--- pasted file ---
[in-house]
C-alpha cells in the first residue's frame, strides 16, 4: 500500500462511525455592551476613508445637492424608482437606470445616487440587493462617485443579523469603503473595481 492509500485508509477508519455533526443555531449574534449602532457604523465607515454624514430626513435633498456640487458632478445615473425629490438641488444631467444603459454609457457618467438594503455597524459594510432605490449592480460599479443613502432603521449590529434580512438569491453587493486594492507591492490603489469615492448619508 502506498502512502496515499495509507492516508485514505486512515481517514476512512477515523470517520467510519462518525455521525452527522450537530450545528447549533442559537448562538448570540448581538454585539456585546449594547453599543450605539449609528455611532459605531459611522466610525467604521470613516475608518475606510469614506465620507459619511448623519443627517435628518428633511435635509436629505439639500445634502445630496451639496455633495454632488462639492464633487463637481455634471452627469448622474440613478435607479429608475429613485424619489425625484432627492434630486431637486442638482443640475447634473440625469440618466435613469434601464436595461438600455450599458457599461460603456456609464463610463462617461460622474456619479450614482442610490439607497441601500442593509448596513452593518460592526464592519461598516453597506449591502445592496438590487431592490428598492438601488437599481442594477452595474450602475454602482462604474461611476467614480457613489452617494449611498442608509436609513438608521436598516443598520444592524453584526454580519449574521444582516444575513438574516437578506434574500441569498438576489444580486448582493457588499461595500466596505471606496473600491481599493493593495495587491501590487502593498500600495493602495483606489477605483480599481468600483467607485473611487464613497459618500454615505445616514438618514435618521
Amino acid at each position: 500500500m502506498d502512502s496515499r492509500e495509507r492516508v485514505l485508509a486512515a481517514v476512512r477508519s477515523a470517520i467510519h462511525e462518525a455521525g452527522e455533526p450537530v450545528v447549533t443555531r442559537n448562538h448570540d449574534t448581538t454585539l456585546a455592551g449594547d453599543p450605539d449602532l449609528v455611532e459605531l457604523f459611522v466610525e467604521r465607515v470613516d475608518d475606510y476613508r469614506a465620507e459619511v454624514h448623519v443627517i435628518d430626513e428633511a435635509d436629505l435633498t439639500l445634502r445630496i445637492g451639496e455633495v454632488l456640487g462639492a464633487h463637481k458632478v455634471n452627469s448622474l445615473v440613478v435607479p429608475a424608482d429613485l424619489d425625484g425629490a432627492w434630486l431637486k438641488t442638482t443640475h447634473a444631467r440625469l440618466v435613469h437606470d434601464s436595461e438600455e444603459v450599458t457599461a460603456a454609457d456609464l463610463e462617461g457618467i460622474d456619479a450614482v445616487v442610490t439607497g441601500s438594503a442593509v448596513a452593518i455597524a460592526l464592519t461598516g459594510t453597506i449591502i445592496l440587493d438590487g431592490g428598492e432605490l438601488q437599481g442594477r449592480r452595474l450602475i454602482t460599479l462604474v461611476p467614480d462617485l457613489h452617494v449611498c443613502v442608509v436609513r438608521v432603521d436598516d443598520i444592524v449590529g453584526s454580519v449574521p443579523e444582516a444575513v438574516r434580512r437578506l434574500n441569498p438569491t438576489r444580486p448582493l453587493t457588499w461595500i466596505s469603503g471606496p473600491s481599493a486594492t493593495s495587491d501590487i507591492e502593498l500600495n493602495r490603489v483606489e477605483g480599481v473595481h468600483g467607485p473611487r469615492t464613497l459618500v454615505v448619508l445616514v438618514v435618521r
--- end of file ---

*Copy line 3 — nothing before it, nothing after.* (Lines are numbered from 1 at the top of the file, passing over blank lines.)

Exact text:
Amino acid at each position: 500500500m502506498d502512502s496515499r492509500e495509507r492516508v485514505l485508509a486512515a481517514v476512512r477508519s477515523a470517520i467510519h462511525e462518525a455521525g452527522e455533526p450537530v450545528v447549533t443555531r442559537n448562538h448570540d449574534t448581538t454585539l456585546a455592551g449594547d453599543p450605539d449602532l449609528v455611532e459605531l457604523f459611522v466610525e467604521r465607515v470613516d475608518d475606510y476613508r469614506a465620507e459619511v454624514h448623519v443627517i435628518d430626513e428633511a435635509d436629505l435633498t439639500l445634502r445630496i445637492g451639496e455633495v454632488l456640487g462639492a464633487h463637481k458632478v455634471n452627469s448622474l445615473v440613478v435607479p429608475a424608482d429613485l424619489d425625484g425629490a432627492w434630486l431637486k438641488t442638482t443640475h447634473a444631467r440625469l440618466v435613469h437606470d434601464s436595461e438600455e444603459v450599458t457599461a460603456a454609457d456609464l463610463e462617461g457618467i460622474d456619479a450614482v445616487v442610490t439607497g441601500s438594503a442593509v448596513a452593518i455597524a460592526l464592519t461598516g459594510t453597506i449591502i445592496l440587493d438590487g431592490g428598492e432605490l438601488q437599481g442594477r449592480r452595474l450602475i454602482t460599479l462604474v461611476p467614480d462617485l457613489h452617494v449611498c443613502v442608509v436609513r438608521v432603521d436598516d443598520i444592524v449590529g453584526s454580519v449574521p443579523e444582516a444575513v438574516r434580512r437578506l434574500n441569498p438569491t438576489r444580486p448582493l453587493t457588499w461595500i466596505s469603503g471606496p473600491s481599493a486594492t493593495s495587491d501590487i507591492e502593498l500600495n493602495r490603489v483606489e477605483g480599481v473595481h468600483g467607485p473611487r469615492t464613497l459618500v454615505v448619508l445616514v438618514v435618521r